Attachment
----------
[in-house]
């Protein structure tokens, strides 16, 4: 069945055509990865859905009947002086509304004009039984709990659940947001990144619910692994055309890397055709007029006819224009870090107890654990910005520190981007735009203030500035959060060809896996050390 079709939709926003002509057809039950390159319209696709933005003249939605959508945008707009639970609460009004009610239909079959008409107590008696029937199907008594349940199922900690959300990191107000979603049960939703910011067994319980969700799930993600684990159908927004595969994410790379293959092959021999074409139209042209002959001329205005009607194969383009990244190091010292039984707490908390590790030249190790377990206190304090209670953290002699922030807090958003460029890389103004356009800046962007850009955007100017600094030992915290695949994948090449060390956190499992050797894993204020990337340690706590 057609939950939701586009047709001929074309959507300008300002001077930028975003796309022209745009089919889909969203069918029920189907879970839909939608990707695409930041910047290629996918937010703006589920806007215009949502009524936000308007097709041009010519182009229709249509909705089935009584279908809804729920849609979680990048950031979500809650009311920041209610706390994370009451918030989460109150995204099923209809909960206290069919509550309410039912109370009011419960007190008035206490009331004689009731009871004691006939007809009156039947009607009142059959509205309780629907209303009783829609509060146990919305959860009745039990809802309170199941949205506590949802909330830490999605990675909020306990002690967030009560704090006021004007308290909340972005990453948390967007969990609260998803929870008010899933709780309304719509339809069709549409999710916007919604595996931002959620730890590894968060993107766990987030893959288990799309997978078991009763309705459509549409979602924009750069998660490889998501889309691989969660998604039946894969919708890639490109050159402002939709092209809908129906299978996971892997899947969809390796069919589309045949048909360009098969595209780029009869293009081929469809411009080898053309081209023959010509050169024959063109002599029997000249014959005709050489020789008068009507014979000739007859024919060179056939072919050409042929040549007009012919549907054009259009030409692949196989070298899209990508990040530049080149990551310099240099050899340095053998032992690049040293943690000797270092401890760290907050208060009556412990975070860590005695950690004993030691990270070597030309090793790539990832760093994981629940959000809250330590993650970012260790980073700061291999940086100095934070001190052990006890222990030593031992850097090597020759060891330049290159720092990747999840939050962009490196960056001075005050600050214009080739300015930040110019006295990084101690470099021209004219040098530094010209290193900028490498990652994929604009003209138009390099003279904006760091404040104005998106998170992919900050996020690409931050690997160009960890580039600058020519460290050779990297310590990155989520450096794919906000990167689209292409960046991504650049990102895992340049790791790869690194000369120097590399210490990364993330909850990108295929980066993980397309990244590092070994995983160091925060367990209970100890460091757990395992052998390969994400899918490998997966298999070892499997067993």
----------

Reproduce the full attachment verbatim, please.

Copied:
[in-house]
């Protein structure tokens, strides 16, 4: 069945055509990865859905009947002086509304004009039984709990659940947001990144619910692994055309890397055709007029006819224009870090107890654990910005520190981007735009203030500035959060060809896996050390 079709939709926003002509057809039950390159319209696709933005003249939605959508945008707009639970609460009004009610239909079959008409107590008696029937199907008594349940199922900690959300990191107000979603049960939703910011067994319980969700799930993600684990159908927004595969994410790379293959092959021999074409139209042209002959001329205005009607194969383009990244190091010292039984707490908390590790030249190790377990206190304090209670953290002699922030807090958003460029890389103004356009800046962007850009955007100017600094030992915290695949994948090449060390956190499992050797894993204020990337340690706590 057609939950939701586009047709001929074309959507300008300002001077930028975003796309022209745009089919889909969203069918029920189907879970839909939608990707695409930041910047290629996918937010703006589920806007215009949502009524936000308007097709041009010519182009229709249509909705089935009584279908809804729920849609979680990048950031979500809650009311920041209610706390994370009451918030989460109150995204099923209809909960206290069919509550309410039912109370009011419960007190008035206490009331004689009731009871004691006939007809009156039947009607009142059959509205309780629907209303009783829609509060146990919305959860009745039990809802309170199941949205506590949802909330830490999605990675909020306990002690967030009560704090006021004007308290909340972005990453948390967007969990609260998803929870008010899933709780309304719509339809069709549409999710916007919604595996931002959620730890590894968060993107766990987030893959288990799309997978078991009763309705459509549409979602924009750069998660490889998501889309691989969660998604039946894969919708890639490109050159402002939709092209809908129906299978996971892997899947969809390796069919589309045949048909360009098969595209780029009869293009081929469809411009080898053309081209023959010509050169024959063109002599029997000249014959005709050489020789008068009507014979000739007859024919060179056939072919050409042929040549007009012919549907054009259009030409692949196989070298899209990508990040530049080149990551310099240099050899340095053998032992690049040293943690000797270092401890760290907050208060009556412990975070860590005695950690004993030691990270070597030309090793790539990832760093994981629940959000809250330590993650970012260790980073700061291999940086100095934070001190052990006890222990030593031992850097090597020759060891330049290159720092990747999840939050962009490196960056001075005050600050214009080739300015930040110019006295990084101690470099021209004219040098530094010209290193900028490498990652994929604009003209138009390099003279904006760091404040104005998106998170992919900050996020690409931050690997160009960890580039600058020519460290050779990297310590990155989520450096794919906000990167689209292409960046991504650049990102895992340049790791790869690194000369120097590399210490990364993330909850990108295929980066993980397309990244590092070994995983160091925060367990209970100890460091757990395992052998390969994400899918490998997966298999070892499997067993």